Get Growing: Forcing bulbs for indoor color

  • Narcissus bulbs offer color and fragrance. To keep them from flopping over, you can “pickle” them, a trick developed by a horticulture professor at Cornell University named William B. Miller. Getty Images/iStockphoto

  • Narcissus bulbs offer color and fragrance once they’ve bloomed. Getty Images/iStockphoto

For the Recorder
Published: 12/7/2018 2:42:07 PM

This dreary gray weather we’ve been having is a stern reminder of what lies ahead in the next four months.

I don’t know about you, but I don’t like the grayness. It saps my energy and drags down my mood.

Fortunately, it’s not too late to mount a defense against the winter doldrums by forcing flower bulbs for indoor cheer.

Some bulbs are easier to force than others. The easiest are those that do not need pre-chilling. (Technically, you aren’t “forcing” these bulbs, because “forcing” means that you are tricking the bulbs into blooming earlier by chilling them in a dark place for 12 weeks or more.) These include amaryllis and a group of narcissus known as paperwhites. Because these don’t require months of advance planning, they are my annual go-to favorites.

Amaryllis comes in a rich variety of colors and sizes, stripes and solids, and double and single blooms. You can find amaryllis bulbs at local garden centers as well as supermarkets, big box stores and even hardware stores. All you need is good quality potting soil and a pot that’s about 1 inch in diameter bigger than the diameter of the bulb. You can use a simple clay pot or something fancier, as long as it has a drainage hole in the bottom. If you can’t plant the bulb right away, store it in a cool, dark place, between 40 and 50 degrees.

When you’re ready to plant, start by soaking the bulb’s base and roots for a few hours in lukewarm water. Then, fill the pot halfway with soil, place the bulb in the pot and fill with more soil, leaving the “shoulders” of the bulb exposed. It’s best to leave the top inch or so of the pot empty so that soil doesn’t spill out when you water it. Water lightly and place the pot in a sunny, warm spot. Sixty-eight to 70 degrees is ideal.

Amaryllis bulbs appreciate some extra warmth to coax them out of hibernation. They’ll emerge eventually, even without added heat, but I start them on a heating pad on the low setting until they produce a green shoot. Water sparingly until the leaves begin to grow and gradually increase watering. But don’t overdo it. Bloom time varies, but expect it to take seven to 10 weeks. If you want a continuous festival of blooms, plant a series of bulbs at two-week intervals.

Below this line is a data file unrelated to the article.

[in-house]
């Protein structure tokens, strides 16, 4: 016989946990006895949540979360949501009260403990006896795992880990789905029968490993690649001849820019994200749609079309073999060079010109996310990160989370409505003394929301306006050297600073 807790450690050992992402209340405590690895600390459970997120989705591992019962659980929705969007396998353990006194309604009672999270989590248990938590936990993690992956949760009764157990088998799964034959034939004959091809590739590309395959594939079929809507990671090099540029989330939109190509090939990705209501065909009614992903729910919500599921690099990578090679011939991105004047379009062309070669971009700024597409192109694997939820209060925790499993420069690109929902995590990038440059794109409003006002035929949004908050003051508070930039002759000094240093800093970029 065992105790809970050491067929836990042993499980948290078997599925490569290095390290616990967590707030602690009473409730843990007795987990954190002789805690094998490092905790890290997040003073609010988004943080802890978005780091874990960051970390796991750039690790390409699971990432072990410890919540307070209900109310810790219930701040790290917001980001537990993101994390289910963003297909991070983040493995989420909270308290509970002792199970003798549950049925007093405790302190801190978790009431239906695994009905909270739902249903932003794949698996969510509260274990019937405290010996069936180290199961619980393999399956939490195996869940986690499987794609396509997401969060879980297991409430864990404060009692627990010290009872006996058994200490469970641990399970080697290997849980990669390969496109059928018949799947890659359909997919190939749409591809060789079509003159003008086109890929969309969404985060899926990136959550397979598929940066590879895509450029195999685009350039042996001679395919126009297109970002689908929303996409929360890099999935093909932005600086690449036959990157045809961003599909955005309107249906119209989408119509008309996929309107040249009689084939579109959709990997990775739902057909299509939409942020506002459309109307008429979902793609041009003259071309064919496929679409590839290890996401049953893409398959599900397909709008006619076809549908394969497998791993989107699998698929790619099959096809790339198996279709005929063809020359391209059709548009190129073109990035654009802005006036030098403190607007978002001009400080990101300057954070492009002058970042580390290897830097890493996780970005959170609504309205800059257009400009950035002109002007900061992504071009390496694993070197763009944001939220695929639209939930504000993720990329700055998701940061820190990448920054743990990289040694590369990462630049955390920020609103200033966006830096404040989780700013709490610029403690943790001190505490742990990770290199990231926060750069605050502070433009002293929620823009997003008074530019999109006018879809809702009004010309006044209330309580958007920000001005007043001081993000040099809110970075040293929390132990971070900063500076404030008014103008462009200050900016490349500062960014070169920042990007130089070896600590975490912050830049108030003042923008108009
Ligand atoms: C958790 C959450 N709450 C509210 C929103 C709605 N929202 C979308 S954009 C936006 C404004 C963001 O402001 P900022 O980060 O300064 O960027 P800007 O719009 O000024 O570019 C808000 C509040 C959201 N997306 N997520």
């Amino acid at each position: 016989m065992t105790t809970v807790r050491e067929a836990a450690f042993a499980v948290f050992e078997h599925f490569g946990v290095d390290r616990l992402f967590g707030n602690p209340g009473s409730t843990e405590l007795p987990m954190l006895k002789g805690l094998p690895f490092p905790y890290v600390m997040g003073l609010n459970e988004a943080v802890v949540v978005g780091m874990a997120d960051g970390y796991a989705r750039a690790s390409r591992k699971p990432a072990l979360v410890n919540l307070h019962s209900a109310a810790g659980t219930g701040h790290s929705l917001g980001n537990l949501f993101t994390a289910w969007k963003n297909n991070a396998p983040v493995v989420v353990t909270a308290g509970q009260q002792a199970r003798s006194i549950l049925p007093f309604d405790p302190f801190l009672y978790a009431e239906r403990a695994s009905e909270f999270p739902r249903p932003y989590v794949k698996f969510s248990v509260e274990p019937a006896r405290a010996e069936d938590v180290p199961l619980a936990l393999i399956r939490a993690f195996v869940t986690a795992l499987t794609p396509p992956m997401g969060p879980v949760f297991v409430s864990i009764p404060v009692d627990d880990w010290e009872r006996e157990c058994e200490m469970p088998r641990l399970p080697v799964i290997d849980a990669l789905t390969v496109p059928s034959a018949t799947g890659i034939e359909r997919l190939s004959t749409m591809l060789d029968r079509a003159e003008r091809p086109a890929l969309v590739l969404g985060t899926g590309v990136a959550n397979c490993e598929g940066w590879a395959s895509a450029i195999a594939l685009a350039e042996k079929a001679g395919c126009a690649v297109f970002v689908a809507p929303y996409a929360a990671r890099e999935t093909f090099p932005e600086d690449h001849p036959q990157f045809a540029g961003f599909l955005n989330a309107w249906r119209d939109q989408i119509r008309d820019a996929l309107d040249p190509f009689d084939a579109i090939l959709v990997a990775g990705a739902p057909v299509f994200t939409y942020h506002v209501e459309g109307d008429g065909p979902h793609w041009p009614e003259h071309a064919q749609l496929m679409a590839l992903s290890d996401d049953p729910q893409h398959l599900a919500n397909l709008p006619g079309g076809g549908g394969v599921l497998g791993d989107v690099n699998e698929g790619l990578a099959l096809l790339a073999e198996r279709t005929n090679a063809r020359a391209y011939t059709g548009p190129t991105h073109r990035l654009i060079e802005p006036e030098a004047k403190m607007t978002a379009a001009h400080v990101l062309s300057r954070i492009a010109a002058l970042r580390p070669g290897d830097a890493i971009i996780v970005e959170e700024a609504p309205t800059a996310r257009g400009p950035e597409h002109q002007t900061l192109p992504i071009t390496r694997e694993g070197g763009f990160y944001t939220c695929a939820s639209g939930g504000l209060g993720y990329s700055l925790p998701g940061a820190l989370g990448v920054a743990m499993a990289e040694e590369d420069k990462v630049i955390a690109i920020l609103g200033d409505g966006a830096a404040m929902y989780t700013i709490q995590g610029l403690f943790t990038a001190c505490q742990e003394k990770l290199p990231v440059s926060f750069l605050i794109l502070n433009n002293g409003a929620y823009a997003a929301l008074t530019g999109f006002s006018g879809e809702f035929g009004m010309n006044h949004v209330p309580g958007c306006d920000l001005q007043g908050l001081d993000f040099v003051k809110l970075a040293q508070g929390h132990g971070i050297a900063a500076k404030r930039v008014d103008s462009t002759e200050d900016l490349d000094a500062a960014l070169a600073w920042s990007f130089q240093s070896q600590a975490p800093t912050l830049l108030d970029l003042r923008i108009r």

While you’re waiting for your amaryllis to flower, plant paperwhite bulbs. These come in several varieties. “Chinese Sacred Lily” has white petals with a yellow cup and a mild, citrusy scent. “Inbal,” “Galilee” and “Ziva” have pure white flowers; “Ziva” has a stronger, muskier scent. “Grand Soleil d’Or” has yellow petals with an orange cup and a sweet, fruity scent.

You can plant these in potting soil, leaving the tops of the bulbs exposed. Water lightly. Or you can place them in a bed of pebbles, sea glass or glass pebbles. Add water to reach the base of the bulbs. Don’t soak the bulbs in water or they will rot. Keep the bulbs in indirect light until they begin to flower, usually three to five weeks. They can then be moved into direct sunlight, but the cooler they stay, the longer their blooms will last.

Paperwhites tend to flop over when they get tall. You can stake them to prevent this, or you can “pickle” them, a trick developed by a horticulture professor at Cornell University named William B. Miller. Miller has determined that a small amount of alcohol added to the paperwhites’ water stunts their growth so their stalks are shorter and sturdier. Any kind of hard alcohol such as whiskey, gin or vodka will do, but the high sugar content of wine and beer make them unsuitable for this purpose.

When the bulbs have sprouted, tip out the water and replace it with a mixture that’s around 5 percent alcohol. For a beverage that’s 40 percent alcohol, that means adding one part alcohol to seven parts water. If you don’t have alcoholic beverages on hand (or you don’t want to waste them on your paperwhites), you can use rubbing alcohol, but remember that it’s usually 70 percent alcohol, so dilute it with 10 parts water.

Pickling your bulbs will reduce the plants’ height by half or one-third. The science behind this isn’t entirely clear, but the theory is that the alcohol reduces the roots’ water absorption. But go easy; a higher concentration of alcohol can kill the plants.

Once paperwhites have finished putting on their show, they can be composted. If you are so inclined, you can overwinter amaryllis in hopes of new bloom next year. Remove the dead flowers, then water and fertilize the plant so that its leaves can photosynthesize, creating nourishment for next year.

After the leaves turn brown and wither, the bulb should be kept in a cool, dark place such as an unheated garage, until warm weather returns and they can be placed outside. Bring the bulb back inside in September for a couple of months of dormancy in a cool, dark place. Then the bulbs are ready to coax into bloom again. I confess I have had limited success with this, but I have not always been assiduous in my aftercare regimen.

Potted bulbs make great holiday gifts for people who don’t want, much less need, more stuff in their lives. Just some colorful cheer to lift their spirits when winter seems interminable.

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